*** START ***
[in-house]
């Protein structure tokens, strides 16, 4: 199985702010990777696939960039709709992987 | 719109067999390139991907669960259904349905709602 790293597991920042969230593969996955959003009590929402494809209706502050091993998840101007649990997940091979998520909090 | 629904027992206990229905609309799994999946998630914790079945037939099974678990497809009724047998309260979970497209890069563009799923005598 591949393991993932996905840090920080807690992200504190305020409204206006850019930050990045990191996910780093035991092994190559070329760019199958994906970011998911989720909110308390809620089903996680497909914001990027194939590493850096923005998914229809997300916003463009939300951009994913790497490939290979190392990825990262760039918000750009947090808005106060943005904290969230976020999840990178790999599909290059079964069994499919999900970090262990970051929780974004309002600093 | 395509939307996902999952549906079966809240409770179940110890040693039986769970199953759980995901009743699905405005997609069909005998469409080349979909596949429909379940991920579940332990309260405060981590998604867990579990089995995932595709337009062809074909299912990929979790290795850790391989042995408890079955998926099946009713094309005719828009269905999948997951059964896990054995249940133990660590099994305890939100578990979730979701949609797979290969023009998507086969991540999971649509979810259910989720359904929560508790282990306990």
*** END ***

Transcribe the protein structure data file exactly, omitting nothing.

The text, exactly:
[in-house]
């Protein structure tokens, strides 16, 4: 199985702010990777696939960039709709992987 | 719109067999390139991907669960259904349905709602 790293597991920042969230593969996955959003009590929402494809209706502050091993998840101007649990997940091979998520909090 | 629904027992206990229905609309799994999946998630914790079945037939099974678990497809009724047998309260979970497209890069563009799923005598 591949393991993932996905840090920080807690992200504190305020409204206006850019930050990045990191996910780093035991092994190559070329760019199958994906970011998911989720909110308390809620089903996680497909914001990027194939590493850096923005998914229809997300916003463009939300951009994913790497490939290979190392990825990262760039918000750009947090808005106060943005904290969230976020999840990178790999599909290059079964069994499919999900970090262990970051929780974004309002600093 | 395509939307996902999952549906079966809240409770179940110890040693039986769970199953759980995901009743699905405005997609069909005998469409080349979909596949429909379940991920579940332990309260405060981590998604867990579990089995995932595709337009062809074909299912990929979790290795850790391989042995408890079955998926099946009713094309005719828009269905999948997951059964896990054995249940133990660590099994305890939100578990979730979701949609797979290969023009998507086969991540999971649509979810259910989720359904929560508790282990306990």